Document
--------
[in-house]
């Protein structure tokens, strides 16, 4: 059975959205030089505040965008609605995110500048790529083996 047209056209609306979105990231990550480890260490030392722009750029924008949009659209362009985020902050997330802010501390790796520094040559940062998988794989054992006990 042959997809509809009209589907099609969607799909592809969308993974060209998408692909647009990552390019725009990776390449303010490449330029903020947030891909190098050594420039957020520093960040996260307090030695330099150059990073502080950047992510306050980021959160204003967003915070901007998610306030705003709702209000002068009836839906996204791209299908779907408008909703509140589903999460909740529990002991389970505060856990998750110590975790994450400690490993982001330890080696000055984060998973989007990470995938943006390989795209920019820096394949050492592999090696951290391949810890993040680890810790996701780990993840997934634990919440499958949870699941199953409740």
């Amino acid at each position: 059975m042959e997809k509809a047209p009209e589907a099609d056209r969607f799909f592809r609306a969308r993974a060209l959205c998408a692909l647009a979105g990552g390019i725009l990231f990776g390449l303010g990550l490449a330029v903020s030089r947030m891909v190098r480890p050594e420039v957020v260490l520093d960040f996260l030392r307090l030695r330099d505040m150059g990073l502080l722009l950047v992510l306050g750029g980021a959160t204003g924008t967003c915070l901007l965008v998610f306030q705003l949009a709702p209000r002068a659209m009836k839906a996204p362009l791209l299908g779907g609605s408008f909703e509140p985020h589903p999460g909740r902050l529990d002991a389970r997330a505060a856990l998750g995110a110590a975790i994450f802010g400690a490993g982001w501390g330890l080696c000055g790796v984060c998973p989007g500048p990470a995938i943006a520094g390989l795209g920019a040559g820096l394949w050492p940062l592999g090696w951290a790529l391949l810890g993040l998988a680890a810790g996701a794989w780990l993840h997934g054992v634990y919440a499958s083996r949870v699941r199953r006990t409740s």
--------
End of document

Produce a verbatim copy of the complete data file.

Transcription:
[in-house]
């Protein structure tokens, strides 16, 4: 059975959205030089505040965008609605995110500048790529083996 047209056209609306979105990231990550480890260490030392722009750029924008949009659209362009985020902050997330802010501390790796520094040559940062998988794989054992006990 042959997809509809009209589907099609969607799909592809969308993974060209998408692909647009990552390019725009990776390449303010490449330029903020947030891909190098050594420039957020520093960040996260307090030695330099150059990073502080950047992510306050980021959160204003967003915070901007998610306030705003709702209000002068009836839906996204791209299908779907408008909703509140589903999460909740529990002991389970505060856990998750110590975790994450400690490993982001330890080696000055984060998973989007990470995938943006390989795209920019820096394949050492592999090696951290391949810890993040680890810790996701780990993840997934634990919440499958949870699941199953409740």
């Amino acid at each position: 059975m042959e997809k509809a047209p009209e589907a099609d056209r969607f799909f592809r609306a969308r993974a060209l959205c998408a692909l647009a979105g990552g390019i725009l990231f990776g390449l303010g990550l490449a330029v903020s030089r947030m891909v190098r480890p050594e420039v957020v260490l520093d960040f996260l030392r307090l030695r330099d505040m150059g990073l502080l722009l950047v992510l306050g750029g980021a959160t204003g924008t967003c915070l901007l965008v998610f306030q705003l949009a709702p209000r002068a659209m009836k839906a996204p362009l791209l299908g779907g609605s408008f909703e509140p985020h589903p999460g909740r902050l529990d002991a389970r997330a505060a856990l998750g995110a110590a975790i994450f802010g400690a490993g982001w501390g330890l080696c000055g790796v984060c998973p989007g500048p990470a995938i943006a520094g390989l795209g920019a040559g820096l394949w050492p940062l592999g090696w951290a790529l391949l810890g993040l998988a680890a810790g996701a794989w780990l993840h997934g054992v634990y919440a499958s083996r949870v699941r199953r006990t409740s």